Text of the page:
A collection of role models and motivations to start the day.
- How Mike Michalowicz Went From Unknown, Self-Published Author To Mainstream Publishing Success by Dorie Clark
Test and Measure. Once Michalowicz realized his initial hypothesis about his core readership was wrong, he became fascinated by the idea of testing. “I started doing statistical measurement of what appealed” to readers, says Michalowicz. “I used split testing software for my website, $99 bucks a month, and one of the things I tested was, are people more responsive to pictures or words? And no question, it was pictures. When there were more pictures, they stayed longer and dug deeper.” He even tested pictures of himself with and without his wedding ring on his homepage. The verdict? “The number of sign-ups increased by 20% or more when I had the wedding ring on my finger. The wedding ring, for my target audience, is a trust symbol — this guy is a little safer. I never would have known that.” Michalowicz has also tested pricing of the Kindle version of The Toilet Paper Entrepreneur (TPE); the winner is $3.94, at least for now (he’s in the process of periodic retesting).
2. Tulio Baars
How readers would have benefited by seeing a profile a student like Tulio Baars, who has taken over 160 MOOCs to self-educate and used that knowledge to found an innovative new data analysis company! Tulio demonstrates the potential of today’s students to take advantage of the economy of scale that MOOCs provide to bootstrap themselves at low cost to an extraordinary education.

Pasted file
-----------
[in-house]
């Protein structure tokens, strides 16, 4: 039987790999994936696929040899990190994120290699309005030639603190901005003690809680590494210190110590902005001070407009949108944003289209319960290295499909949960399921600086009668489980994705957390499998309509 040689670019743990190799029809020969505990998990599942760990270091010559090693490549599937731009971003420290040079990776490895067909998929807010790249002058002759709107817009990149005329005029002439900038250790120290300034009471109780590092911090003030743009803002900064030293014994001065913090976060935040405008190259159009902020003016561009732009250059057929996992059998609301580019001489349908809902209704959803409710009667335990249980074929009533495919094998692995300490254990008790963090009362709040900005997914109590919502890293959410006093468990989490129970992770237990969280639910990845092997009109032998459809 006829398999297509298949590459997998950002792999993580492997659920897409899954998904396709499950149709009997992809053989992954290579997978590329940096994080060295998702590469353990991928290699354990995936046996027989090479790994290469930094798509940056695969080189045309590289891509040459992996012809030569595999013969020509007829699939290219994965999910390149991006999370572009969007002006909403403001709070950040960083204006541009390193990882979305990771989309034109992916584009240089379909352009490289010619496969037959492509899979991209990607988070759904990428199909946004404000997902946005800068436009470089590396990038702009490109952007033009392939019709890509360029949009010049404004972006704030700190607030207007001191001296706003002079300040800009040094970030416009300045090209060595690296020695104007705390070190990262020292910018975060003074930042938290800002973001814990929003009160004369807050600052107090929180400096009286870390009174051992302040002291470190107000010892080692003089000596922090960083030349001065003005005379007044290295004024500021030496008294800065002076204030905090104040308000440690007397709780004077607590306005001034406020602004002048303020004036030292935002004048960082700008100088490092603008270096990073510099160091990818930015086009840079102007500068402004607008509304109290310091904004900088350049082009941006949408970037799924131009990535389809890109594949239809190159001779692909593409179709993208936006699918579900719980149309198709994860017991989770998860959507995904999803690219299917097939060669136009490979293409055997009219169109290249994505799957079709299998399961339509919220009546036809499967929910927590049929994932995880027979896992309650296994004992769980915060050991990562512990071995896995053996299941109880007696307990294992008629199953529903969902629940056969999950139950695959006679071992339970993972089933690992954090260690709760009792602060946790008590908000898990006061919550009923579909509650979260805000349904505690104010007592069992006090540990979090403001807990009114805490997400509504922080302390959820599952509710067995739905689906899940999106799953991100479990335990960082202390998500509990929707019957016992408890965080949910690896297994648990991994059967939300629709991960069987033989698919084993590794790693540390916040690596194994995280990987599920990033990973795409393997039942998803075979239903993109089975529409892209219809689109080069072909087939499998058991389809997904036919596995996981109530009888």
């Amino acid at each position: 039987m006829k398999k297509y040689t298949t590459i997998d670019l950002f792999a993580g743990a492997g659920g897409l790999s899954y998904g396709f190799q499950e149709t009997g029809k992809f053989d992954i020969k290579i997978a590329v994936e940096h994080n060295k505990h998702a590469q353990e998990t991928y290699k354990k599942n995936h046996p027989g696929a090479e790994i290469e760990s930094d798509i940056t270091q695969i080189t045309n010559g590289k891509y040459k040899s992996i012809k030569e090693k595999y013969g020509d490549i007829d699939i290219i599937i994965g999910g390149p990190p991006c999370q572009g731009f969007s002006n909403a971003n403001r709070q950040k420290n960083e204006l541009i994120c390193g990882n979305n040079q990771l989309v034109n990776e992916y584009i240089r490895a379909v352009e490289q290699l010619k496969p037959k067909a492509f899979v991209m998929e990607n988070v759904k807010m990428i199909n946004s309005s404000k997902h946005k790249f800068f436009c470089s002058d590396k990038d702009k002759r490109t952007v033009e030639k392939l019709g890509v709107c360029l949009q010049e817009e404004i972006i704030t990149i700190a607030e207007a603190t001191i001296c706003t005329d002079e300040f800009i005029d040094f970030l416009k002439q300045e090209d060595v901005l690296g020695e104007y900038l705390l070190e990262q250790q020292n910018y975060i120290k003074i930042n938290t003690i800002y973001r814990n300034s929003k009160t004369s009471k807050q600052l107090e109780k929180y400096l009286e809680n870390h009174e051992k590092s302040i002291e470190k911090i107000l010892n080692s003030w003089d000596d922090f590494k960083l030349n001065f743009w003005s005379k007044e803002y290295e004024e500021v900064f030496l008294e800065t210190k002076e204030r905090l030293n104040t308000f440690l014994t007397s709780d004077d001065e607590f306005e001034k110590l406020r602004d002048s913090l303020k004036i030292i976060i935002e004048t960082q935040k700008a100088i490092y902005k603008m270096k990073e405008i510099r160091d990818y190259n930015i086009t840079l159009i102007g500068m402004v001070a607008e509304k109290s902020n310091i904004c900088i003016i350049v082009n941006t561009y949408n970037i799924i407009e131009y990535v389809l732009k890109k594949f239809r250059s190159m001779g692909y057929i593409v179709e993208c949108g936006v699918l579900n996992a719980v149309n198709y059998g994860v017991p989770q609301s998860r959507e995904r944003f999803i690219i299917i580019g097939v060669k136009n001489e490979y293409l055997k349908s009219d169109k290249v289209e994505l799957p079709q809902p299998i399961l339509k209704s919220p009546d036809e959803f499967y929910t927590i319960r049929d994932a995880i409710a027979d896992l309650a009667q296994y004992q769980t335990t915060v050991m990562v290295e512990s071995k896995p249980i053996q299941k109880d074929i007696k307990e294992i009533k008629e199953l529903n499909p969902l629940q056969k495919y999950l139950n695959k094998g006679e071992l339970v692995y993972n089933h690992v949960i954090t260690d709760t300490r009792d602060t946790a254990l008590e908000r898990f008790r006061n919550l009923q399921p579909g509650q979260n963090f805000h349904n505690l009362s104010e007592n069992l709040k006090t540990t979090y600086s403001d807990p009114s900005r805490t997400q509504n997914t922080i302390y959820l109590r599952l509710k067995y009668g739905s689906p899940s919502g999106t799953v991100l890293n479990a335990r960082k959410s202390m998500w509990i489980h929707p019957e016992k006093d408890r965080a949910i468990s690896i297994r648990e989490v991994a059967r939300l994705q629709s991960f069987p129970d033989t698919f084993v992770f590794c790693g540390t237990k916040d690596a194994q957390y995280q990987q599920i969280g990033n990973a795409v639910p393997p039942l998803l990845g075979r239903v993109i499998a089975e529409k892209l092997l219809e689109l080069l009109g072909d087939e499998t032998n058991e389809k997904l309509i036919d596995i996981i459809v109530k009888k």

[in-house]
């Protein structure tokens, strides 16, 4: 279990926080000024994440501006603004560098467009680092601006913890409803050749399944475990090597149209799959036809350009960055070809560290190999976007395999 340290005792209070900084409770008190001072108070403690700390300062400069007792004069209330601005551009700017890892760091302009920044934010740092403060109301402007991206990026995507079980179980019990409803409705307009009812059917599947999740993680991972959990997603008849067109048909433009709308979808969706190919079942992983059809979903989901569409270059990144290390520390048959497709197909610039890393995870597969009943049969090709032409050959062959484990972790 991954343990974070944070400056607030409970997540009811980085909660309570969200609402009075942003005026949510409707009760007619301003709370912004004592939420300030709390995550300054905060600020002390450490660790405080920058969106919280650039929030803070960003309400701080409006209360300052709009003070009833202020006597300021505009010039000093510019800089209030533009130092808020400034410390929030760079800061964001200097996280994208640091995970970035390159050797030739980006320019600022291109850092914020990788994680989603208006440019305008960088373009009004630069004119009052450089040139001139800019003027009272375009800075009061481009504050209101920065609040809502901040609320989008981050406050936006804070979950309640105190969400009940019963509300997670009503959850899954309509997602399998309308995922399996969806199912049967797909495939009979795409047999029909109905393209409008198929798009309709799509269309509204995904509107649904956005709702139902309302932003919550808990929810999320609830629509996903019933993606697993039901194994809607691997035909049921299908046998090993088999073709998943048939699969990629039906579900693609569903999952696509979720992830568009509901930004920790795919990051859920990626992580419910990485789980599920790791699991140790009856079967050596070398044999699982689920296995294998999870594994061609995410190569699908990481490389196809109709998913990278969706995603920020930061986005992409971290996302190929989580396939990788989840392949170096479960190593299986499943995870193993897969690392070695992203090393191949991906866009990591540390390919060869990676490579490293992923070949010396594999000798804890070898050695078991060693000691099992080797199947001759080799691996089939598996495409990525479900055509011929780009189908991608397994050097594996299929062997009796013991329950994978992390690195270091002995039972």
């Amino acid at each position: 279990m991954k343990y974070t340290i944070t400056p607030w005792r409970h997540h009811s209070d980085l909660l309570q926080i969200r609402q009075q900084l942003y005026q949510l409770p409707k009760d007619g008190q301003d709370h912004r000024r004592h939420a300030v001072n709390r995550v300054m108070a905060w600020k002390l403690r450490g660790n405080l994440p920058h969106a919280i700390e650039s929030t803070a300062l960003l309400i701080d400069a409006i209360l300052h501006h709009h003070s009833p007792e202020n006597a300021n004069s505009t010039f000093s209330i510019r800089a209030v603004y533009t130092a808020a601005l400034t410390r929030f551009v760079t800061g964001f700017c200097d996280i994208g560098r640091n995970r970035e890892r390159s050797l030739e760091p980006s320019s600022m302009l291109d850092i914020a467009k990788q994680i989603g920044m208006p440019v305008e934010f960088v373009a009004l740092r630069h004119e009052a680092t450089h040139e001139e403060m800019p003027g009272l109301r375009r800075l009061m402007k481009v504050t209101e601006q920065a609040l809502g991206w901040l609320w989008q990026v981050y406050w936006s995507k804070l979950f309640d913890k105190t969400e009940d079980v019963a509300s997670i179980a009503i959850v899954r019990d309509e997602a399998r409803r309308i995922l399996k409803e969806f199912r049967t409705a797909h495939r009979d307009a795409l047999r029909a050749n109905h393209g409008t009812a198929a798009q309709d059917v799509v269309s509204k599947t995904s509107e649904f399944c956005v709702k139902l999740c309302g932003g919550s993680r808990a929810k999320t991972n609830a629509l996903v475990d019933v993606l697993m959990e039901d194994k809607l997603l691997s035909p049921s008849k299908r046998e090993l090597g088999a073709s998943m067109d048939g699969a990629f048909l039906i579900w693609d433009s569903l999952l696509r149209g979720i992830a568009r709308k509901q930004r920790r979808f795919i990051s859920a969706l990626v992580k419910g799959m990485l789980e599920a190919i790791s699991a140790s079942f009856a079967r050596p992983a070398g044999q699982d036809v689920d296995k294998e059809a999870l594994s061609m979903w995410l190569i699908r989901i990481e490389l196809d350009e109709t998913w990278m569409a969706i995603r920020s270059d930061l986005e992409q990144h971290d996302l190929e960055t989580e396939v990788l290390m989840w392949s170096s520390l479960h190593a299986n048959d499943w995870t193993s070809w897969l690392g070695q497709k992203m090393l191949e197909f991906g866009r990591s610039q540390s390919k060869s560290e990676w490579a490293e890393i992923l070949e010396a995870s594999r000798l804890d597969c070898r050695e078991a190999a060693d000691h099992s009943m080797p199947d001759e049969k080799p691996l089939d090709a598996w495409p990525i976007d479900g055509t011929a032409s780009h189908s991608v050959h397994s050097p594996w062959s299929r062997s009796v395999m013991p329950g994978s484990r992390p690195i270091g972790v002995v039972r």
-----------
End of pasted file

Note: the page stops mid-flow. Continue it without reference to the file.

4. Read like Kaushik Basu
5. Read, Read, Read and Read More — advice from Russ Roberts
Videos and television and movies are great fun. But don’t spend too much time on them. Leave lots of time for getting smarter by reading. Read widely. Read some books more than once. Write in your books. Don’t finish every book you start. You might be able to read 2500 books in your lifetime. Maybe a few more than that. It’s still a very small number. Choose wisely.
Peters proceeded to debunk the premise of our call. “I kind of don’t buy the four-epiphany-books idea. For me, the whole reading thing is about triangulation,” he said. “I like to think I’m a half step ahead of the pack. But about three years ago, with all the crap that’s going on, particularly with technology, I realized that I was 25 steps behind. Since then I’ve probably read 200 books on this [technology-related] stuff that’s going on around us. I could give you 50 good ones — including Rise of the Robots [by Martin Ford] and Automate This [by Christopher Steiner] and, especially, The Second Machine Age, by Andrew McAfee and Erik Brynjolfsson.”
Peters doesn’t pretend that he’s on top of everything. But, he said, “I’ve read my way to the point where I am willing to say confidently that (a) I am not that far behind; (b) because I am reading, I am ahead of a lot of people who ought to be way ahead of me; and © I can talk to people who are kind of famous in this world and give them six things to read they haven’t read, which gets me through cocktail parties. There is a strategy, and the strategy is to read. If you read 100 books on a topic, you’ll get a lot smarter.”
7. Gary Vaynerchuk writes in his 2009 book, Crush It!: Why NOW Is the Time to Cash In on Your Passion,
Here’s the deal: if you want it badly enough, the money is there, the success is there, and the fulfillment is there. All you have to do is take it. So quit whining, quit crying, quit with the excuses. If you already have a full-time job, you can get a lot done between 7: 00 P.M. and 2: 00 A.M. (9: 00 P.M. to 3: 00 A.M. if you’ve got kids), so learn to love working during those predawn hours. I promise it won’t be hard if you’re doing what you love more than anything else. I don’t care if your passion is rehabilitating abandoned ferrets; if you learn to tap into everything the digital world has to offer, you can turn water into wine — you can transform what you love into a legacy-building business that makes a crapload of money, and still be true to yourself.
So remember, ‘hard work is a talent’ as Gary Kasparov reminds us and be grateful.